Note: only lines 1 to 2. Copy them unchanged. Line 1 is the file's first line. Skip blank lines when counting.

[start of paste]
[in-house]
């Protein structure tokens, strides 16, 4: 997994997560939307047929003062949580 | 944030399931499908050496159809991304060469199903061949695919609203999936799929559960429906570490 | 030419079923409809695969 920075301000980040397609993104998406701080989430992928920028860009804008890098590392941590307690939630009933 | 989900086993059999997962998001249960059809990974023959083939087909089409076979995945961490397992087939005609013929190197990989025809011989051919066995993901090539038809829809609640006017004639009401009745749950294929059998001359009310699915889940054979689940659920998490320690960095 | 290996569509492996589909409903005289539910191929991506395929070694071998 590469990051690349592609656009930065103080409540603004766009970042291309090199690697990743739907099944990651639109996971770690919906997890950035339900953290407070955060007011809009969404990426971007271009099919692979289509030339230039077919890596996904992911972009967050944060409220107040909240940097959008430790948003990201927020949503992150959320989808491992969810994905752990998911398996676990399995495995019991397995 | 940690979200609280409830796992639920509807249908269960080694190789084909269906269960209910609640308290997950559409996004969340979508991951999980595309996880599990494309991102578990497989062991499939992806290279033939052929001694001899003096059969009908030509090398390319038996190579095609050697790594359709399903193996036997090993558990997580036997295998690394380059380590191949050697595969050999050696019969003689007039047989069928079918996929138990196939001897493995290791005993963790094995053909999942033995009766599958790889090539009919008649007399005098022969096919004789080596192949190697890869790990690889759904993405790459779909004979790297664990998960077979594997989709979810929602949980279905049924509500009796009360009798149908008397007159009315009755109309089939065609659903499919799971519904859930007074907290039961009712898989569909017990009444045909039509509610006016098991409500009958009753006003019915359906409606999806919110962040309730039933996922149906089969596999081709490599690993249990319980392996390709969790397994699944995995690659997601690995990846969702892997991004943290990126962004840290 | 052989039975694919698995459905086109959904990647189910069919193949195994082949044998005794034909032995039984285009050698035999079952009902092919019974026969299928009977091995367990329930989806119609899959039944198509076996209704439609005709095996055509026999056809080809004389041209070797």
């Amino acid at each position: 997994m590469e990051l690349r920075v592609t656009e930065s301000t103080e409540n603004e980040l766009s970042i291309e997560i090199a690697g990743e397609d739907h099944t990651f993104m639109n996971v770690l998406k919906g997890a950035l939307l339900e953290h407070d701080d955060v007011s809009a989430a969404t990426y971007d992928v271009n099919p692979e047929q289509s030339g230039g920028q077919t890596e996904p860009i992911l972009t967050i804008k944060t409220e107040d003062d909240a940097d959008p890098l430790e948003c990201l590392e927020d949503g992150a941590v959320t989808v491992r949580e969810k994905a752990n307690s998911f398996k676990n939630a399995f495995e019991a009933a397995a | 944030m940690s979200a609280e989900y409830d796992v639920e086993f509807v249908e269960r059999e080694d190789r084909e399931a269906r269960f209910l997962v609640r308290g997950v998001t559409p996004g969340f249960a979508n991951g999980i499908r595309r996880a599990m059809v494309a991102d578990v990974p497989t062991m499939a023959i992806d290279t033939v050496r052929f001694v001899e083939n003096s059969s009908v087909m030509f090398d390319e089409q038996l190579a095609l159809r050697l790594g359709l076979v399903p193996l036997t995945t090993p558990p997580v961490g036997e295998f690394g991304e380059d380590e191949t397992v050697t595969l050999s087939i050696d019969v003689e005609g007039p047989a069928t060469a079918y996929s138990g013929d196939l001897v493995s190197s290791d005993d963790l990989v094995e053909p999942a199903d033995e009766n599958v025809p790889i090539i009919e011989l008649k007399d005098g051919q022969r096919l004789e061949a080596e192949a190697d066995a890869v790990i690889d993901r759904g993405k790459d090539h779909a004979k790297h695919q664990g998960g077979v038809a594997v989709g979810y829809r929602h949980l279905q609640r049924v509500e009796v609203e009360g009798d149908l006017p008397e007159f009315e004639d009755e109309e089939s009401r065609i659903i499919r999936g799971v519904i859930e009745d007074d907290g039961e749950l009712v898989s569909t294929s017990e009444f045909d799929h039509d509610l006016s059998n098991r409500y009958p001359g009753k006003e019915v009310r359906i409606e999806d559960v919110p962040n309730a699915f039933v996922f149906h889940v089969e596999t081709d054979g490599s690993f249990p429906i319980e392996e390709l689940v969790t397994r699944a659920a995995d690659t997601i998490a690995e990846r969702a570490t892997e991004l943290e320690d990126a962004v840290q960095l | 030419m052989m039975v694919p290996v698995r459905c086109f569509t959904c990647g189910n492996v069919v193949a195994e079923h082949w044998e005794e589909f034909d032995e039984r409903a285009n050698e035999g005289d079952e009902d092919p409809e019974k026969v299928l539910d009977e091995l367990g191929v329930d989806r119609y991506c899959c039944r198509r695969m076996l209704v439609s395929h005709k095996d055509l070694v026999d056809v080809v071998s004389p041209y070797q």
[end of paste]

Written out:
[in-house]
């Protein structure tokens, strides 16, 4: 997994997560939307047929003062949580 | 944030399931499908050496159809991304060469199903061949695919609203999936799929559960429906570490 | 030419079923409809695969 920075301000980040397609993104998406701080989430992928920028860009804008890098590392941590307690939630009933 | 989900086993059999997962998001249960059809990974023959083939087909089409076979995945961490397992087939005609013929190197990989025809011989051919066995993901090539038809829809609640006017004639009401009745749950294929059998001359009310699915889940054979689940659920998490320690960095 | 290996569509492996589909409903005289539910191929991506395929070694071998 590469990051690349592609656009930065103080409540603004766009970042291309090199690697990743739907099944990651639109996971770690919906997890950035339900953290407070955060007011809009969404990426971007271009099919692979289509030339230039077919890596996904992911972009967050944060409220107040909240940097959008430790948003990201927020949503992150959320989808491992969810994905752990998911398996676990399995495995019991397995 | 940690979200609280409830796992639920509807249908269960080694190789084909269906269960209910609640308290997950559409996004969340979508991951999980595309996880599990494309991102578990497989062991499939992806290279033939052929001694001899003096059969009908030509090398390319038996190579095609050697790594359709399903193996036997090993558990997580036997295998690394380059380590191949050697595969050999050696019969003689007039047989069928079918996929138990196939001897493995290791005993963790094995053909999942033995009766599958790889090539009919008649007399005098022969096919004789080596192949190697890869790990690889759904993405790459779909004979790297664990998960077979594997989709979810929602949980279905049924509500009796009360009798149908008397007159009315009755109309089939065609659903499919799971519904859930007074907290039961009712898989569909017990009444045909039509509610006016098991409500009958009753006003019915359906409606999806919110962040309730039933996922149906089969596999081709490599690993249990319980392996390709969790397994699944995995690659997601690995990846969702892997991004943290990126962004840290 | 052989039975694919698995459905086109959904990647189910069919193949195994082949044998005794034909032995039984285009050698035999079952009902092919019974026969299928009977091995367990329930989806119609899959039944198509076996209704439609005709095996055509026999056809080809004389041209070797």